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X-15 drop from the B-52 (Air Force Flight Test Center History Office)

Above & Beyond: An Extra Two Seconds

Above & Beyond: An Extra Two Seconds

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(Continued from page 1)

During our ascent some of the liquid oxygen (LOX) has boiled off. I have the panel operator top it off. I’ll need all the fuel and oxidizer I can get to surpass 300,000 feet.

We’ve been flying northeasterly en route to the Delamar Lake launch point. Allavie has to time his 180-degree turn to launch me precisely: Being slightly off course could greatly displace the X-15 from the planned route, especially during reentry.

Initially, the B-52 pilot dropped the X-15. But if a pilot tried to yell over the interphone that he wasn’t ready, he might not be heard, and on one flight, the X-15 was very nearly dropped before the pilot was ready. Now the X-15 pilot has complete control of the drop.

One minute prior to launch, I see that a glitch causes the Minneapolis Honeywell MH-96 flight control system to shut down. The "Mini-Honey" takes into account the variables that occur over a vast range of altitudes and speeds—temperatures, atmospheric and dynamic pressures, and more. Without it, the aircraft might not be controllable during reentry. (A precursor to the "fly by wire" systems in virtually all current military aircraft, the MH-96 made the X-15 easier to control with either the aerodynamic control system for flight in the atmosphere or the reaction control system, which was used at very high altitudes where there is no discernible atmosphere.)

Standard procedure says to abort if this system is not working. The MH-96 had been thoroughly tested in prior flights by Neil Armstrong, and performed well. So it’s understandable that when a shutdown occurs, things get a little tense in mission control and on board the B-52.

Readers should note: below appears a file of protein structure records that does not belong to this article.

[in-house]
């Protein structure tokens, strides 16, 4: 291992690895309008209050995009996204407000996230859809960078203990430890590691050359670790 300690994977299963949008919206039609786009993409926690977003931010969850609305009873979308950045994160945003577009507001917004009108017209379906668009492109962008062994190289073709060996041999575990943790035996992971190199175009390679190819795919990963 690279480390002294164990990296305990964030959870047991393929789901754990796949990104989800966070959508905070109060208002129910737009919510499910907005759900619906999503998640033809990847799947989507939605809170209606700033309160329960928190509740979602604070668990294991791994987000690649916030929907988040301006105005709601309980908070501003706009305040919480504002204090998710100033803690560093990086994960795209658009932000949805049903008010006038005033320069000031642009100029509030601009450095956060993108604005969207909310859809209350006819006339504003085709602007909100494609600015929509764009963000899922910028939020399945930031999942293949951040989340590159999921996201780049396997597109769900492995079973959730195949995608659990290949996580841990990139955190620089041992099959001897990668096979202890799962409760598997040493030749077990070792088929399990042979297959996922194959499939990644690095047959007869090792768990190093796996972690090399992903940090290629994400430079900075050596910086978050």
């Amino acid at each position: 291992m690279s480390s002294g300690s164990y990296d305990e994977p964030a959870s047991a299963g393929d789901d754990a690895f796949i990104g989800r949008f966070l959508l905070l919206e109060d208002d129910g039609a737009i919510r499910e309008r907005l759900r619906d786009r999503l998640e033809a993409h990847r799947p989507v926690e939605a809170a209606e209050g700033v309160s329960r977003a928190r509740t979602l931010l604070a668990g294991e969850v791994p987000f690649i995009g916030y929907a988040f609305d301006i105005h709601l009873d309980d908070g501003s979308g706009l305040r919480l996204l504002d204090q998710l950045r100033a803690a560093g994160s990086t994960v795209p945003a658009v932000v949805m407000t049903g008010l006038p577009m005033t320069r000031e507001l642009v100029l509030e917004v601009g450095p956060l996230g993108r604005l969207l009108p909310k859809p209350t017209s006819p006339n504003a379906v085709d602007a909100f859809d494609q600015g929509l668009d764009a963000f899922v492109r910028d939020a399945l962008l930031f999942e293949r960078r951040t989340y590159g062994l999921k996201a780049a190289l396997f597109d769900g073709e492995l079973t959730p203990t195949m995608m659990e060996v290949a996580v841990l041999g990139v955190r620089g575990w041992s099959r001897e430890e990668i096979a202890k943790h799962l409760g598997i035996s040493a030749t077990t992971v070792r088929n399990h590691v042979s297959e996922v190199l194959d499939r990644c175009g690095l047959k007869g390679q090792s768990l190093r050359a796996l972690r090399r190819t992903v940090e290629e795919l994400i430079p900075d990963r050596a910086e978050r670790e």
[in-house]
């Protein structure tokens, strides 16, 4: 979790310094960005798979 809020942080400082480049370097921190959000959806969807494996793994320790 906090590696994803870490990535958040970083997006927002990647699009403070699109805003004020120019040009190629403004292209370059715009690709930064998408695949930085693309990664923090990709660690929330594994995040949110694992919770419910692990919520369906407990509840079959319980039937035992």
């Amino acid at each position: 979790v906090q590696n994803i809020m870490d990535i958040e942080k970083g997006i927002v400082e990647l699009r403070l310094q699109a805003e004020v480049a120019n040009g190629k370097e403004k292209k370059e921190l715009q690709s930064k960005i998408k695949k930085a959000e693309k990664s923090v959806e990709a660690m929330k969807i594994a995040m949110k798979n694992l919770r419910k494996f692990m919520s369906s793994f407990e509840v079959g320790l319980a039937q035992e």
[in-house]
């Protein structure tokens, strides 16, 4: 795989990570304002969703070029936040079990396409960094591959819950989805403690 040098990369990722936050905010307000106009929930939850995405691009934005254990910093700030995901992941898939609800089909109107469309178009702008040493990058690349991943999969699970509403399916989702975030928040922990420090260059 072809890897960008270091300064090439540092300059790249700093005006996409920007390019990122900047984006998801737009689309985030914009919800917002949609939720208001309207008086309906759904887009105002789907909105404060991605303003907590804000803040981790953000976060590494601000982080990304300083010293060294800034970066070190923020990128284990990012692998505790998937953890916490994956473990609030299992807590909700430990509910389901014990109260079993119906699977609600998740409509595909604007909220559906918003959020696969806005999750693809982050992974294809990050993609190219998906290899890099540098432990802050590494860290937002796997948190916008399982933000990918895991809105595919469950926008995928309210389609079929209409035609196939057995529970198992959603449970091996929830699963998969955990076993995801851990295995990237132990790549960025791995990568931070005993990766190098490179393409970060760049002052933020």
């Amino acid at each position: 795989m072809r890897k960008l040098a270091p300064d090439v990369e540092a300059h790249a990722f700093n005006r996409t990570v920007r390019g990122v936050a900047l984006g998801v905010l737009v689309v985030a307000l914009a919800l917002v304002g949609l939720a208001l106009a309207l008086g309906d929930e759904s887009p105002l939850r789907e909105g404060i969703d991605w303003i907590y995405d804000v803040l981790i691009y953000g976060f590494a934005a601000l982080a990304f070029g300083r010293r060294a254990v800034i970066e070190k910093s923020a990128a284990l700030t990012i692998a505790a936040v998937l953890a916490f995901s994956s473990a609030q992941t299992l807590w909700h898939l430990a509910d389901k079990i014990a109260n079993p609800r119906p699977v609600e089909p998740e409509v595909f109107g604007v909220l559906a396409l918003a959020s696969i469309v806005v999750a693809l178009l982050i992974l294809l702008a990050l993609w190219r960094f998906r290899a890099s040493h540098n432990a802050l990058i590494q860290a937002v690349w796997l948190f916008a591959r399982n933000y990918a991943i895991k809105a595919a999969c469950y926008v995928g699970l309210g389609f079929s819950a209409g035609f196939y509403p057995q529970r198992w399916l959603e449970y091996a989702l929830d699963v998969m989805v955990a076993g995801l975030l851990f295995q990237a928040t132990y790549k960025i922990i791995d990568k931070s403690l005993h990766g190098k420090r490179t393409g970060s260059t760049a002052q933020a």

I do a reset; the MH-96 comes back.

As Allavie rolls the B-52 onto the heading of 222 degrees, at the launch speed of 0.82 Mach, I start the first-stage ignition. Think of this as a pilot light on a gas stove; there is no real power yet because it’s "idling." Joe Walker calls the countdown: "Four…three…two…one…LAUNCH!"

I flick the "Drop" toggle switch. The X-15 falls away and I shove the throttle forward. The acceleration is tremendous, and as I pitch up in a 40-degree climb, the G-forces build. X-15 pilot Bill Dana was fond of saying that because of the 4 Gs against the chest endured during powered flight, the X-15 is the only aircraft in which he was glad when the engine quit.

The plan called for an 80-second burn to reach 282,000 feet and Mach 5.15. But this engine performed very well, and by topping off the LOX, I was able to burn the engine for an extra two seconds, which allowed me to accelerate to Mach 5.45 and peak at 314,750 feet, becoming the first person to fly an aircraft above 300,000 feet and also the first pilot to fly a winged vehicle into space.

The X-15 now starts to decelerate. I can feel the MH-96 firing. At this altitude my standard controls are ineffective, so the MH-96 is now using jets of hydrogen peroxide to control yaw, pitch, and roll, keeping the nose on the proper heading.

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